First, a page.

Invites you to enter the lives of the people who helped to shape the evolution of one of America's foremost spiritual communities. Filled with accounts of the hardships and triumphs of the early days, as well as the clarity, humor, and humility developed in their dedication to living the teachings of yoga.
This volume explores the range and uses of quotations, echoes, and allusions drawn from thousands of intertextual instances that Kireevskii has recognized in his work. The principal interest of the echoes examined here lies in the revaluation of the poet and the theoretical issues his varied use of them suggests. Through echoing, Kireevskii embodies and explicates his assertions of continuity in human development, his vision of interchange between the mind and nature. Aa a poet, he is a person who constantly experiences, sees, hears, suspects, hopes, and dreams extraordinary things; is struck by his own thoughts as if from outside or from above and below, as if by his type of events and lightning bolts; is perhaps a storm himself, pregnant with new lightning; and is a fatal person in whose vicinity things are always rumbling, growling, gaping, and acting in uncanny ways. Listen very carefully because Kireevskii writes in a very symbolic form, and unless you are very alert in reading his words, you may miss all the implications. The reason why he is so symbolic is that he is so full of new insights and he has so much he desires to share and to give. As with a hermit’s writings, you can always hear something of the echo of the desert, something of the whisper and the timid sideways glance of solitude—a concealed philosophy where every opinion is also a hiding place, every word is also a mask.
Self and Consciousness in Neuroscience, Meditation, and Philosophy
Author: Evan Thompson
Pubpsher: Columbia University Press
A renowned philosopher of the mind, also known for his groundbreaking work on Buddhism and cognitive science, Evan Thompson combines the latest neuroscience research on sleep, dreaming, and meditation with Indian and Western philosophy of the mind, casting new light on the self and its relation to the brain. Thompson shows how the self is a changing process, not a static thing. When we are awake we identify with our body, but if we let our mind wander or daydream, we project a mentally imagined self into the remembered past or anticipated future. As we fall asleep, the impression of being a bounded self distinct from the world dissolves, but the self reappears in the dream state. If we have a lucid dream, we no longer identify only with the self within the dream. Our sense of self now includes our dreaming self, the ÒIÓ as dreamer. Finally, as we meditateÑeither in the waking state or in a lucid dreamÑwe can observe whatever images or thoughts arise and how we tend to identify with them as Òme.Ó We can also experience sheer awareness itself, distinct from the changing contents that make up our image of the self. Contemplative traditions say that we can learn to let go of the self, so that when we die we can witness the dissolution of the self with equanimity. Thompson weaves together neuroscience, philosophy, and personal narrative to depict these transformations, adding uncommon depth to lifeÕs profound questions. Contemplative experience comes to illuminate scientific findings, and scientific evidence enriches the vast knowledge acquired by contemplatives.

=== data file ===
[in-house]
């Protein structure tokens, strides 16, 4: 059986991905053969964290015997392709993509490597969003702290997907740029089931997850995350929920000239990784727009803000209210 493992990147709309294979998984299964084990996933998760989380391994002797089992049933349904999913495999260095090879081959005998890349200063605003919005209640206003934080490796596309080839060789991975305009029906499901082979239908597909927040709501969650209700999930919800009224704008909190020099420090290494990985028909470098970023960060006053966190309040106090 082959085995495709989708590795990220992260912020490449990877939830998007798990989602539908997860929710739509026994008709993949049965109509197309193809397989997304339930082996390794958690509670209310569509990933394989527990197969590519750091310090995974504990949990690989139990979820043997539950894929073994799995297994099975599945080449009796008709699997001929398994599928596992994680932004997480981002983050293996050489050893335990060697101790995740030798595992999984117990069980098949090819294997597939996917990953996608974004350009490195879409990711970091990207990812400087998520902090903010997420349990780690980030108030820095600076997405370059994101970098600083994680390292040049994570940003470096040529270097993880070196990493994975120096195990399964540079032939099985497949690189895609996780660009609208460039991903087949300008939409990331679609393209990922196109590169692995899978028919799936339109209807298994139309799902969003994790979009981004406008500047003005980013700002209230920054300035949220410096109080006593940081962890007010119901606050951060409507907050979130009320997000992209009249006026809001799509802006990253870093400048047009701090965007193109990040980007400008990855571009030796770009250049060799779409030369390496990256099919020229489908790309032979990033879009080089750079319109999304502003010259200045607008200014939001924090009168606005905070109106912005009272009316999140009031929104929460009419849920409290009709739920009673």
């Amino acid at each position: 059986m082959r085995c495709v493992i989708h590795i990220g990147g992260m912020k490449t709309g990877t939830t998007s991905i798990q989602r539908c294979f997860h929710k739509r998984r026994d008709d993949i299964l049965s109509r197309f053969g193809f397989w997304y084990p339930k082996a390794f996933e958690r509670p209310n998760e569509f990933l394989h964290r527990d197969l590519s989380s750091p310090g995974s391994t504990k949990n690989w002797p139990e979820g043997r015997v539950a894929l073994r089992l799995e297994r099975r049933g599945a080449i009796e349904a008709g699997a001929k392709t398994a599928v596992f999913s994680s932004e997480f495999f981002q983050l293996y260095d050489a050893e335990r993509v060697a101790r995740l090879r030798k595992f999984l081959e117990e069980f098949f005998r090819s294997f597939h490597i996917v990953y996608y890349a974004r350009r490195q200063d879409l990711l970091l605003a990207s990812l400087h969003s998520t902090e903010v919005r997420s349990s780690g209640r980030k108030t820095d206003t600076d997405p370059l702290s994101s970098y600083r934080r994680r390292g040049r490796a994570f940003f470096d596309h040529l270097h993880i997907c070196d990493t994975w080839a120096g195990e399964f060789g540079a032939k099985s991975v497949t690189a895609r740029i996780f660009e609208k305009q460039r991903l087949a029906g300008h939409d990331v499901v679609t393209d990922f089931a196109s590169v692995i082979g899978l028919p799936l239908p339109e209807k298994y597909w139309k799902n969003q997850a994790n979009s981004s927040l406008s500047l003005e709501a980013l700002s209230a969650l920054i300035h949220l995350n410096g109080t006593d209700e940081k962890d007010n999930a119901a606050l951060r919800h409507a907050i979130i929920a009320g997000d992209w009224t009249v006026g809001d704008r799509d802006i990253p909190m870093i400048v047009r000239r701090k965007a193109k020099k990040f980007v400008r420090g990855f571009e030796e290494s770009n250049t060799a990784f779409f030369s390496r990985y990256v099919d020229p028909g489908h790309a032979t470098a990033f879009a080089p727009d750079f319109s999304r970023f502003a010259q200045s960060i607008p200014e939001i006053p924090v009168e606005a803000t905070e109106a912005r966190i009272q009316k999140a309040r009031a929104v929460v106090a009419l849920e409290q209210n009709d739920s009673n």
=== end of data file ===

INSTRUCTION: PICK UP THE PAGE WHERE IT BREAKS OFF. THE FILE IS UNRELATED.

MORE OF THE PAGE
We are now at a major turning point in our personal and planetary development. Our values are changing dramatically: many of us are moving away from our previous emphasis on mere worldly gain, toward a new embrace of our own inner spiritual development. The Light of Superconsciousness - How to Benefit from Emerging Spiritual Trends explains the emerging techniques and attitudes that will help ease the transition to a more spiritually nurturing society and teach us to awaken the seeds of intuition, freedom, and joy that lie dormant within each of us. This is the first book that applies the teachings of the great sage Paramhansa Yogananda (1893-1952) to the 21st Century. Book jacket.
An amplification of Paramahansa Yogananda's 1920 maiden speech in America, given at the International Congress of Religious Liberals in Boston. With penetrating logic, Yogananda reveals the spiritual yearning that lies behind all human striving. Fulfillment of that ultimate longing for transcendence, he explains, is attainable through a science as universal and practical as the sciences on which we rely for material knowledge and attainments.
Alice Coltrane was a composer, improviser, guru, and widow of John Coltrane. Over the course of her musical life, she synthesized a wide range of musical genres including gospel, rhythm-and-blues, bebop, free jazz, Indian devotional song, and Western art music. Her childhood experiences playing for African-American congregations in Detroit, the ecstatic and avant-garde improvisations she performed on the bandstand with her husband John Coltrane, and her religious pilgrimages to India reveal themselves on more than twenty albums of original music for the Impulse and Warner Brothers labels. In the late 1970s Alice Coltrane became a swami, directing an alternative spiritual community in Southern California. Exploring her transformation from Alice McLeod, Detroit church pianist and bebopper, to guru Swami Turiya Sangitananda, Monument Eternal illuminates her music and, in turn, reveals the exceptional fluidity of American religious practices in the second half of the twentieth century. Most of all, this book celebrates the hybrid music of an exceptional, boundary-crossing African-American artist. Ebook Edition Note: All images in center photo section have been redacted.